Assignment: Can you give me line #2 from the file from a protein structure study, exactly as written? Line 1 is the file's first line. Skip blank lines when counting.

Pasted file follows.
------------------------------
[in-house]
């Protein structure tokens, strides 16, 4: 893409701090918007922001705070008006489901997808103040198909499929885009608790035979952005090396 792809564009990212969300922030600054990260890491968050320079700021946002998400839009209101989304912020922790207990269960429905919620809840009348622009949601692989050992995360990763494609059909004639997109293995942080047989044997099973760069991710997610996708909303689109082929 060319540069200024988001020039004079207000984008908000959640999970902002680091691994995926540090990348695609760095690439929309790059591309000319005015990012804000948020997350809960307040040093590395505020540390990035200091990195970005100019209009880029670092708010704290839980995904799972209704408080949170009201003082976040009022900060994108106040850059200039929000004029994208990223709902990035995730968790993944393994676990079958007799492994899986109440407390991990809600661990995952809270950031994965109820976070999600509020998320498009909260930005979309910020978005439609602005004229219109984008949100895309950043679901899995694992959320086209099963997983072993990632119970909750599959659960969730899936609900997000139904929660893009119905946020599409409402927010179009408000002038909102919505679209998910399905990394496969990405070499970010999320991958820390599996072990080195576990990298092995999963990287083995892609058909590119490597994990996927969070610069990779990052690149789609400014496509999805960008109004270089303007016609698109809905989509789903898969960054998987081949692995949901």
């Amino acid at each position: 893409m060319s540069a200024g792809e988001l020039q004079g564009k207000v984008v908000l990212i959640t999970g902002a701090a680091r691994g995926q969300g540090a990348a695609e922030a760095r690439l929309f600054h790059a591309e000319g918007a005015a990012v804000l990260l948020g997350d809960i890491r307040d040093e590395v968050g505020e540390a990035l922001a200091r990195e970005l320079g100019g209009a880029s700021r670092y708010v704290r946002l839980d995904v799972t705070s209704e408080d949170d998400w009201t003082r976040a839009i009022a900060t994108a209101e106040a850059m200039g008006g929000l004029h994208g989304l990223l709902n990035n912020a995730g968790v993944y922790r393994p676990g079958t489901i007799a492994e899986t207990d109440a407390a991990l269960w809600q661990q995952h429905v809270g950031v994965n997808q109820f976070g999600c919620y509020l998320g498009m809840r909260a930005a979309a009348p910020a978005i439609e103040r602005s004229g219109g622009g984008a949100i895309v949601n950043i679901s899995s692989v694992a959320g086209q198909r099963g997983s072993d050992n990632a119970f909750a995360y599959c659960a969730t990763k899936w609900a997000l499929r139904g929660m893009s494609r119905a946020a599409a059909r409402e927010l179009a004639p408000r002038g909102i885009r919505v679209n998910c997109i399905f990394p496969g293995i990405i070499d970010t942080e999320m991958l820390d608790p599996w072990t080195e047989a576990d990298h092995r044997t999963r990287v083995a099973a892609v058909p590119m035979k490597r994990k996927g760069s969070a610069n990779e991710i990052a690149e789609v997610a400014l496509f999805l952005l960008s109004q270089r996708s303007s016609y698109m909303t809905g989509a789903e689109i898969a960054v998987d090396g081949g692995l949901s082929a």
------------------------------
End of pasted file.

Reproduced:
């Protein structure tokens, strides 16, 4: 893409701090918007922001705070008006489901997808103040198909499929885009608790035979952005090396 792809564009990212969300922030600054990260890491968050320079700021946002998400839009209101989304912020922790207990269960429905919620809840009348622009949601692989050992995360990763494609059909004639997109293995942080047989044997099973760069991710997610996708909303689109082929 060319540069200024988001020039004079207000984008908000959640999970902002680091691994995926540090990348695609760095690439929309790059591309000319005015990012804000948020997350809960307040040093590395505020540390990035200091990195970005100019209009880029670092708010704290839980995904799972209704408080949170009201003082976040009022900060994108106040850059200039929000004029994208990223709902990035995730968790993944393994676990079958007799492994899986109440407390991990809600661990995952809270950031994965109820976070999600509020998320498009909260930005979309910020978005439609602005004229219109984008949100895309950043679901899995694992959320086209099963997983072993990632119970909750599959659960969730899936609900997000139904929660893009119905946020599409409402927010179009408000002038909102919505679209998910399905990394496969990405070499970010999320991958820390599996072990080195576990990298092995999963990287083995892609058909590119490597994990996927969070610069990779990052690149789609400014496509999805960008109004270089303007016609698109809905989509789903898969960054998987081949692995949901």